Charles Chaplin and Adolf Hitler were both born during the same week of April, 1889.  Both men experienced extreme poverty during their youth, and both had an affinity for art—Chaplin for vaudevillian performance and Hitler for painting. Both loved film and the music of Richard Wagner. And both would go on to become the most popular celebrity figures of their time, world-renowned for the ability to unite people: Chaplin through his humor and messages of hope, and Hitler through his anti-semitic messages of nationalism and hate.

In 1940, Chaplin would launch a direct statement of hope against Hitler’s message of hate with the film The Great Dictator, in which Chaplin played the dual roles of a little Tramp-esque Jewish barber and the tyrannical dictator Hynkel. There is an amazing parallel here between not just the two characters of the film, but between Chaplin and Hitler himself. As Chaplin himself once remarked to his son, “he’s the madman, I’m the comic; but it could have been the other way around.”  

Chaplin was fascinated by this parallel—how could fate have twisted two men in such opposite directions? How could one man hear a utopia of individual potential in Wagner’s music, and another hear a dystopia of industrial fortitude? How can a man hold such different potentials, to become either a barber or a dictator, a comedian or a villain…?

Identity is a confusing parallel—as it is in the film itself. Even during the final scene, when the simple barber is confused for the great dictator, it’s Chaplin himself, real and bare [and talking for the first time on screen] who steps forward to deliver the big speech. Who then really is the “great” dictator here?

  Chaplin as barber, dictator, and himself during the final speech.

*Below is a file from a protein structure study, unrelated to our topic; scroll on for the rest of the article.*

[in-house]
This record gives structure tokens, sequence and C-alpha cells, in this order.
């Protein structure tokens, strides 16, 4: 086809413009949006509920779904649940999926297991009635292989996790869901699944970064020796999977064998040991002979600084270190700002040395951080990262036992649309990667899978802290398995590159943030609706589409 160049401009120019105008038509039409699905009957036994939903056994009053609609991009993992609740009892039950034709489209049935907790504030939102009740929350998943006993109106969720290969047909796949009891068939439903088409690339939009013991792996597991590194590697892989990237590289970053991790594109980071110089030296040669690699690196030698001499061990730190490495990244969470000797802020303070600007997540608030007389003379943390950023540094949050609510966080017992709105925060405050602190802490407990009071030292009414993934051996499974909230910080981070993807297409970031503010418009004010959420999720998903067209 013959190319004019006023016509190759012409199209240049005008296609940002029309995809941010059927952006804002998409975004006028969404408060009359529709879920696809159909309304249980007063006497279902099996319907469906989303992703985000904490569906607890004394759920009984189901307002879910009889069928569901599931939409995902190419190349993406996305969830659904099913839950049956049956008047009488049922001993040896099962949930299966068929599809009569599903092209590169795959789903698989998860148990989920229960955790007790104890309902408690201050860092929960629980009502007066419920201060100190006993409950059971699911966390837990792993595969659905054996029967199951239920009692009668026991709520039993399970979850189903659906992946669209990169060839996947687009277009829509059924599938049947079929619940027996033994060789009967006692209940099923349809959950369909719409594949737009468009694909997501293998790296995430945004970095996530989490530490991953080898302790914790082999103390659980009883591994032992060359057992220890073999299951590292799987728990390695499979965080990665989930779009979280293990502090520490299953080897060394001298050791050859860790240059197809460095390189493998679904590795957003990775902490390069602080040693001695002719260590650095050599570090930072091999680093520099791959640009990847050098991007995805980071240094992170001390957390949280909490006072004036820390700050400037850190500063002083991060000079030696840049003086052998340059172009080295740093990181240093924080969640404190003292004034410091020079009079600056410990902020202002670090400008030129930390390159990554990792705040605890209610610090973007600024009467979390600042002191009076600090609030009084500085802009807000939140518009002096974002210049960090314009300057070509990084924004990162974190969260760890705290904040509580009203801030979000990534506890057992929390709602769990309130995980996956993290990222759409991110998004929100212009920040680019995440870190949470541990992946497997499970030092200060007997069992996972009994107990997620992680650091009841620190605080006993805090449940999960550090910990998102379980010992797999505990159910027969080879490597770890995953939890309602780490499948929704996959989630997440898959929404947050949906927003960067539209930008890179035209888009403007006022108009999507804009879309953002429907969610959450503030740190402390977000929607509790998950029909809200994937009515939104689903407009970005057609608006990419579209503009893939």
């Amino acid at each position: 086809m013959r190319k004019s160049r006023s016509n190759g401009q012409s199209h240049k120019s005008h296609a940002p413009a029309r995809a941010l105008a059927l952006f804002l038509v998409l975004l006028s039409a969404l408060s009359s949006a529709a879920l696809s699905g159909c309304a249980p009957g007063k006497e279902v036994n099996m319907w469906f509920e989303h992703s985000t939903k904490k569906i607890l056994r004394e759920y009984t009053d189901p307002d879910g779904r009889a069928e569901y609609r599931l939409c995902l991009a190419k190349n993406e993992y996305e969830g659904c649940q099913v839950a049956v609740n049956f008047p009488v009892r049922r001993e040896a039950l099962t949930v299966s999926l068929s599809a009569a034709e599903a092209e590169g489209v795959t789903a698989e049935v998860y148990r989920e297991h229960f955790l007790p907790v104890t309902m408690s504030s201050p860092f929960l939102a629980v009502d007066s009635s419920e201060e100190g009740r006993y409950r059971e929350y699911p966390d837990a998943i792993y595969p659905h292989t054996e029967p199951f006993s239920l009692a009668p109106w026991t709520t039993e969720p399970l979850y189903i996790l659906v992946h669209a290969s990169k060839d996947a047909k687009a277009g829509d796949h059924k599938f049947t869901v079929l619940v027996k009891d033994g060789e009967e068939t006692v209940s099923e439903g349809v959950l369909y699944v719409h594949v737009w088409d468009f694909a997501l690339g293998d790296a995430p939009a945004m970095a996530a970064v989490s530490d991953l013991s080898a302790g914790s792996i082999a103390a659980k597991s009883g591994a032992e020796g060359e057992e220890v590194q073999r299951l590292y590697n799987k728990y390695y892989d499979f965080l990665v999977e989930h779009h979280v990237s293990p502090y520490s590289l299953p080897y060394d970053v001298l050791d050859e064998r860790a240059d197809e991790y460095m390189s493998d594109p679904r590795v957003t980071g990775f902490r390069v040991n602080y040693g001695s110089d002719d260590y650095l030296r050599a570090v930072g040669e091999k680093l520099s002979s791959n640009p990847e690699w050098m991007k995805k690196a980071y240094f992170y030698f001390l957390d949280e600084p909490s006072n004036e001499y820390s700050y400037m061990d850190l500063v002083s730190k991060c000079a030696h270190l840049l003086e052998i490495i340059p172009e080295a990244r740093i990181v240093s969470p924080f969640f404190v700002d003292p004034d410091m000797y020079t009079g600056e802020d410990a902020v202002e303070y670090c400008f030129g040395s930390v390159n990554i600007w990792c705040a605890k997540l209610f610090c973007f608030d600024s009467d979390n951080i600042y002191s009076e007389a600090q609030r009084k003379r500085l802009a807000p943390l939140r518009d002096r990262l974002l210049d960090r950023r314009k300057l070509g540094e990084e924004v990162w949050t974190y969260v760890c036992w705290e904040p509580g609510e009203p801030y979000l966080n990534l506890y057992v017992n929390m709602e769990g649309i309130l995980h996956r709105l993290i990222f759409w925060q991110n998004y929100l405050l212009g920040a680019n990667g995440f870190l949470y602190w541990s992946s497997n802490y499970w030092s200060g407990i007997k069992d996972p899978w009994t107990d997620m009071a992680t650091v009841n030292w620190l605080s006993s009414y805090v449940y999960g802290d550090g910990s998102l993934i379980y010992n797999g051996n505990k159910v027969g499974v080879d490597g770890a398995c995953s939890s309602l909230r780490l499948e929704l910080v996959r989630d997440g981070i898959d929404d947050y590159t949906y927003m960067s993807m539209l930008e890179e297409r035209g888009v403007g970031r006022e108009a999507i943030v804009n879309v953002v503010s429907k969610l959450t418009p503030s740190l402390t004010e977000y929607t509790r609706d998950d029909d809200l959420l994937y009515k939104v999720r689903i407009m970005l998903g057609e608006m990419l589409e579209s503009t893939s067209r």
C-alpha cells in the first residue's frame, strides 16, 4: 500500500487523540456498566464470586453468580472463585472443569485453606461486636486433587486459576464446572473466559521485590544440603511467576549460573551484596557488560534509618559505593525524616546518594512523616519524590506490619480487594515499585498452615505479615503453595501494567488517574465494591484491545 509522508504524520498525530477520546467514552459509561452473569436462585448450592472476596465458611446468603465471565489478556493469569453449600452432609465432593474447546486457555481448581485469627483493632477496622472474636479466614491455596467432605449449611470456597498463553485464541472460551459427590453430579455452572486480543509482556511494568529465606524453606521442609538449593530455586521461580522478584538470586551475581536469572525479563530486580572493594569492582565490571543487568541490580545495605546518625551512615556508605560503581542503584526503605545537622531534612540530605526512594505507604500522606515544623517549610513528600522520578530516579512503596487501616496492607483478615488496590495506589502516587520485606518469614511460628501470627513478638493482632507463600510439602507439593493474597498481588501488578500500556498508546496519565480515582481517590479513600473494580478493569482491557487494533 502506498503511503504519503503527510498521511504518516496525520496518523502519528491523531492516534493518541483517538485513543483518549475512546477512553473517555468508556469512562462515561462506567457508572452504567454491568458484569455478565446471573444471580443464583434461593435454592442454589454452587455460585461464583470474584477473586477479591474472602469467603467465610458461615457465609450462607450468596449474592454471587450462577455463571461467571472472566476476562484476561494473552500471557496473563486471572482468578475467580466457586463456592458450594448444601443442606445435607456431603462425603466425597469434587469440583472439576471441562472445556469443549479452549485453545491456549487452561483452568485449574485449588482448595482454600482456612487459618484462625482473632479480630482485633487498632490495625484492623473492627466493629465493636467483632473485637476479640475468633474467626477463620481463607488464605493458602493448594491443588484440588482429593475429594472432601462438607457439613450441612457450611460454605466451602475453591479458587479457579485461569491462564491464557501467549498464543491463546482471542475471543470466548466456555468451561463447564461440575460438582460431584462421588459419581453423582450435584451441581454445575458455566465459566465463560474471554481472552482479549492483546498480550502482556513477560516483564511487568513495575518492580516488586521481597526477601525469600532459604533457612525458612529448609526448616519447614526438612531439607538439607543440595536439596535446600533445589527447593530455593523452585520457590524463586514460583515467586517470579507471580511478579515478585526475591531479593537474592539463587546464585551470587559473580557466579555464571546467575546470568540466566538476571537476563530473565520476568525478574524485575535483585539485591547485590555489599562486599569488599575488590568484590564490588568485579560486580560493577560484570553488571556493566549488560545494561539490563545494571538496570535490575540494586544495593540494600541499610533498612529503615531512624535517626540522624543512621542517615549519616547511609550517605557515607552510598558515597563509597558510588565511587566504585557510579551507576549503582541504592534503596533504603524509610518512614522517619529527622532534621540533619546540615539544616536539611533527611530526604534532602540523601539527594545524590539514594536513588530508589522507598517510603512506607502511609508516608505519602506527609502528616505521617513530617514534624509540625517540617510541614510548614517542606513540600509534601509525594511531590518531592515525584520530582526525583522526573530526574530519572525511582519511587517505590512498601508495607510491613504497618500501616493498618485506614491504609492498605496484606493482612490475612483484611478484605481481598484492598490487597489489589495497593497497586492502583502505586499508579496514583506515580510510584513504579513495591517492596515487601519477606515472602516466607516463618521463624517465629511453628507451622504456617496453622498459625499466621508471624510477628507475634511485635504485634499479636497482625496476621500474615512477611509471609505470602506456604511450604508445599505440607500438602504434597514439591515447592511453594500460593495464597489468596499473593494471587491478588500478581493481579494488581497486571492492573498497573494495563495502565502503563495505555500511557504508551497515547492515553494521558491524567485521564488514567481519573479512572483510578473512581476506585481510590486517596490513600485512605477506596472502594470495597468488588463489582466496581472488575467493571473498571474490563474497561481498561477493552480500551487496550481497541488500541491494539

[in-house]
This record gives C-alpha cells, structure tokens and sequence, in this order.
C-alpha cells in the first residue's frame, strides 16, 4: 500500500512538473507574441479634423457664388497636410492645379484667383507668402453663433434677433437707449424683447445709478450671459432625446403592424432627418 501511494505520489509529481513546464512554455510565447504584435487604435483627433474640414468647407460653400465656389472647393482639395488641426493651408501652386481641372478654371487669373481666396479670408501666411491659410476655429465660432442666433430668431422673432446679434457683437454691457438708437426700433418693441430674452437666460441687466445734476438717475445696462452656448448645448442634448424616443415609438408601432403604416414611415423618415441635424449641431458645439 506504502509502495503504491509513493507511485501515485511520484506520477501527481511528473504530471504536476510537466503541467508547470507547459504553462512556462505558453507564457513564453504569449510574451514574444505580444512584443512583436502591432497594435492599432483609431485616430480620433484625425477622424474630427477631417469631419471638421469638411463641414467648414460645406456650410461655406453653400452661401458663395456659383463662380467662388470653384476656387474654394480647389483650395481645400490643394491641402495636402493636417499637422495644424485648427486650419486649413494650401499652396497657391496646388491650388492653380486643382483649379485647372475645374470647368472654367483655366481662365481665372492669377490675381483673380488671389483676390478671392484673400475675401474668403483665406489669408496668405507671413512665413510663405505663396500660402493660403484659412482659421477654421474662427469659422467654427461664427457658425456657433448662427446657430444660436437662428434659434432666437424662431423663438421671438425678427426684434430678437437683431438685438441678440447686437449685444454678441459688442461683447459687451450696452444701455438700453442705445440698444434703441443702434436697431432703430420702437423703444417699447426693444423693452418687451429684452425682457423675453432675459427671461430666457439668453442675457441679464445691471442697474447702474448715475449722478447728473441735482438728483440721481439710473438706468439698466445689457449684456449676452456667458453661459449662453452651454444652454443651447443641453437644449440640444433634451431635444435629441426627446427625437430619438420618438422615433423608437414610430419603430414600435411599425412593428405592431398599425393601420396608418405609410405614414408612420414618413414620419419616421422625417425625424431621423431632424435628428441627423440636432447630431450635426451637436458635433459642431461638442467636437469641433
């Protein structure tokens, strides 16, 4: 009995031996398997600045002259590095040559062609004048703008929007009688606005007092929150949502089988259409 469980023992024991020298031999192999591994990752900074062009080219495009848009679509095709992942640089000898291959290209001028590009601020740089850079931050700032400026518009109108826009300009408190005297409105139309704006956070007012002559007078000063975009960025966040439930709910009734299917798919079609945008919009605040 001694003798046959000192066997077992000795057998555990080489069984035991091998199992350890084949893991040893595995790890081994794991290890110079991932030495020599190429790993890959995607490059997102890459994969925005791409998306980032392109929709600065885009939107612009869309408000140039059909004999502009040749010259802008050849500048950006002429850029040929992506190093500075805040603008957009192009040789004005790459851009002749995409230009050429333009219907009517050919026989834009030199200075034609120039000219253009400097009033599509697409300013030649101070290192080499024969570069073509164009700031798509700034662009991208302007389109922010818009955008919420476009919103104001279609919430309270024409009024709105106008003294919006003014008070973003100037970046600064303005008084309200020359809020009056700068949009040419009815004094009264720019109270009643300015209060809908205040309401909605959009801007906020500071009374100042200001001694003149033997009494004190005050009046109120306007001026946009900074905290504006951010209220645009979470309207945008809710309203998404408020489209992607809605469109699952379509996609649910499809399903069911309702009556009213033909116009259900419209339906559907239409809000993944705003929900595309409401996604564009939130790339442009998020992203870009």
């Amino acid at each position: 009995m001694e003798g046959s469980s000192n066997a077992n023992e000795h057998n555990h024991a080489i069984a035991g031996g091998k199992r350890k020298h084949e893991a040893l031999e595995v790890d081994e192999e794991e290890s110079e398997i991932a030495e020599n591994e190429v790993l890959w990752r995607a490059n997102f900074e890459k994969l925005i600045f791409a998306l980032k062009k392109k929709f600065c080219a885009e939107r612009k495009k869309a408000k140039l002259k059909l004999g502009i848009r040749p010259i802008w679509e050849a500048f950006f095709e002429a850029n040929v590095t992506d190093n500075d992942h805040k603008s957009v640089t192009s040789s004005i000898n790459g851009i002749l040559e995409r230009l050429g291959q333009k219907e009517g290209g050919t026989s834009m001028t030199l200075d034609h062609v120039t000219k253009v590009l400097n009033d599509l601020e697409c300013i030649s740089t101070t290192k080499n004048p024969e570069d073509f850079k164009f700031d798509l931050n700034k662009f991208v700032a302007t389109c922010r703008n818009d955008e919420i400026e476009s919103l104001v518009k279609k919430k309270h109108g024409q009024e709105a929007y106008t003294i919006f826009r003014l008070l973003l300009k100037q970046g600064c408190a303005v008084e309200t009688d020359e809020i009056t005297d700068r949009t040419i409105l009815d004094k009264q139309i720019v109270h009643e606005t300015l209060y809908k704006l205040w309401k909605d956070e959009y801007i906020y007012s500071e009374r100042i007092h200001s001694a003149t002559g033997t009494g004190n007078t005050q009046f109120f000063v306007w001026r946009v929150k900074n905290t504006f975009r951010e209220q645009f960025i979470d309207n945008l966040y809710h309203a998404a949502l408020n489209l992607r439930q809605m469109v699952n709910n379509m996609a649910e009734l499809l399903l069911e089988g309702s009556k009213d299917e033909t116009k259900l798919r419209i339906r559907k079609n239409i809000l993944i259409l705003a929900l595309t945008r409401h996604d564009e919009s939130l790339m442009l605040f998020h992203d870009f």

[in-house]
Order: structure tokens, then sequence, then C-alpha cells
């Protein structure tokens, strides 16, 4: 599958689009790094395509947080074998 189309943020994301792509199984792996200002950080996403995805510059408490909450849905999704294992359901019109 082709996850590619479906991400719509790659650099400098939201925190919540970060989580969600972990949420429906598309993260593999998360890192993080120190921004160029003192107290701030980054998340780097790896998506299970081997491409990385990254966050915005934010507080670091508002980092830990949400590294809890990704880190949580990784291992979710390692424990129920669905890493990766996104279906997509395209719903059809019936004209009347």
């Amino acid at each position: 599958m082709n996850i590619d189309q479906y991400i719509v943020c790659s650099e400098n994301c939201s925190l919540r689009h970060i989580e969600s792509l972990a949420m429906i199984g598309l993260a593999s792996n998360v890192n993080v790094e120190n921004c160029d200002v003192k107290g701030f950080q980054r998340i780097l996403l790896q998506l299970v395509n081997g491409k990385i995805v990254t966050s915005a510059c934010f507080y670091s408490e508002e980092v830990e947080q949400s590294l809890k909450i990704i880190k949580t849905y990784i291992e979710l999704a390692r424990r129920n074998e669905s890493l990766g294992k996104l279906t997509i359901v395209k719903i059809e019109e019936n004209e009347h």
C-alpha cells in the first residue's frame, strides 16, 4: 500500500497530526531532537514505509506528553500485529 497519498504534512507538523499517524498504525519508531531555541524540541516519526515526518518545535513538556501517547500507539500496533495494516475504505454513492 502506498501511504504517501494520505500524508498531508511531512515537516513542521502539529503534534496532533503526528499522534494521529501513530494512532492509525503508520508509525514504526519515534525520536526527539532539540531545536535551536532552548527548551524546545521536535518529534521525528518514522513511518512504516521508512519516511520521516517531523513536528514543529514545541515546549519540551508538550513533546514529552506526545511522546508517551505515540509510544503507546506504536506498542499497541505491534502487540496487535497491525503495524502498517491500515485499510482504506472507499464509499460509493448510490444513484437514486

Chaplin as barber, dictator, and himself during the final speech.

It was a question that was nearly never raised, as the film itself would take years to be released due to controversy as well as hesitation on the part of Chaplin.

  Chaplin riling up crowds for the war effort in a delightfully old-timey fashion.

Chaplin riling up crowds for the war effort in a delightfully old-timey fashion.

After all, no one in Hollywood was talking about the rise of this powerful fascist leader in Germany; America, after all, was at peace with the nation, with Henry Ford even supporting Hitler’s rise with pro-Nazism rhetoric. So the idea of an artist coming out against both Hitler and Mussolini was not something Hollywood embraced; why poke the hornet’s nest, after all?  

During production, Chaplin almost pulled the plug on the film entirely when he learned of Hitler’s invasion of Poland, suggesting that the man was far too monstrous to be made into a joke. A letter from President Roosevelt to Chaplin urging him to continue on with the movie kept the film on track, and it was released to American theaters in 1940. It was immediately banned in occupied Europe and Latin America.

Besides this fantastic cultural context, of a celebrity artist actively and directly speaking out against a powerful tyrant, the movie is an essential piece of cinema for other reasons.  

It was Charles Chaplin’s first “talkie” after making his name in silent cinema, and it was certainly his most conventional narrative film up to that point. Charles Chaplin had always been a fantastic comedian, but with his films, he was allowed to grow as a filmmaker as well.

Where he had started with episodic shorts, he had evolved into crafting longer episodic films, such as City Lights and Modern Times, and with Dictator, he makes an episodic narrative—the film parallels the lives of its two characters through set pieces and gags, but it ties everything together in a narrative style that was pretty advanced for Chaplin.